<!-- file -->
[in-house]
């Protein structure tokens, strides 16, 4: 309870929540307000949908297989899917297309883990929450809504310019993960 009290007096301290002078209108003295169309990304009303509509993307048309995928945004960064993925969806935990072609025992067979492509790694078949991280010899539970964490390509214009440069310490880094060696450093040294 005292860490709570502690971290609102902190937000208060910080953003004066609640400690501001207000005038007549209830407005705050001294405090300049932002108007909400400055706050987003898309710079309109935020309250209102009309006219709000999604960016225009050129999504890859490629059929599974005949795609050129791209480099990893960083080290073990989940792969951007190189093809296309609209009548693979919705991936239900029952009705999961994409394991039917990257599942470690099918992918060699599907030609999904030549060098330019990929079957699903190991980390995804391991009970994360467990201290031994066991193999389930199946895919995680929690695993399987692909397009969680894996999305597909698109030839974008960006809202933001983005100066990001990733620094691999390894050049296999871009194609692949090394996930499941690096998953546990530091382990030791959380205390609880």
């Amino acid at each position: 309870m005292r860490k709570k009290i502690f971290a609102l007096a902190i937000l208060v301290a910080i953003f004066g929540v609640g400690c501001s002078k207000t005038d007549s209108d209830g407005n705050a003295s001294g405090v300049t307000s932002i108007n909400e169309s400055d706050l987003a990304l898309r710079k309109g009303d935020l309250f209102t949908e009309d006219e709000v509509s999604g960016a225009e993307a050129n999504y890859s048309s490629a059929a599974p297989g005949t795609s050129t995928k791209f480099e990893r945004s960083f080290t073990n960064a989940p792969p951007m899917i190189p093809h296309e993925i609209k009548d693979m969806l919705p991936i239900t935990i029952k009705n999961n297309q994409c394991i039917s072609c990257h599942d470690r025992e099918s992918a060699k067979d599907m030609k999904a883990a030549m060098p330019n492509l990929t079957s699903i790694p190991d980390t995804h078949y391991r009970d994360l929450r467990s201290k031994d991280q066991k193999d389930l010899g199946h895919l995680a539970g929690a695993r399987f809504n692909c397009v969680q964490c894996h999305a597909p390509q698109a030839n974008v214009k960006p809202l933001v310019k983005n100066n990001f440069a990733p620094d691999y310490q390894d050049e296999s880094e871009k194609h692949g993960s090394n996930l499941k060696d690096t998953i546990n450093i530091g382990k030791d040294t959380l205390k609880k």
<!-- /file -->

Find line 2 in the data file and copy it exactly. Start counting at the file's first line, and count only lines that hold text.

């Protein structure tokens, strides 16, 4: 309870929540307000949908297989899917297309883990929450809504310019993960 009290007096301290002078209108003295169309990304009303509509993307048309995928945004960064993925969806935990072609025992067979492509790694078949991280010899539970964490390509214009440069310490880094060696450093040294 005292860490709570502690971290609102902190937000208060910080953003004066609640400690501001207000005038007549209830407005705050001294405090300049932002108007909400400055706050987003898309710079309109935020309250209102009309006219709000999604960016225009050129999504890859490629059929599974005949795609050129791209480099990893960083080290073990989940792969951007190189093809296309609209009548693979919705991936239900029952009705999961994409394991039917990257599942470690099918992918060699599907030609999904030549060098330019990929079957699903190991980390995804391991009970994360467990201290031994066991193999389930199946895919995680929690695993399987692909397009969680894996999305597909698109030839974008960006809202933001983005100066990001990733620094691999390894050049296999871009194609692949090394996930499941690096998953546990530091382990030791959380205390609880």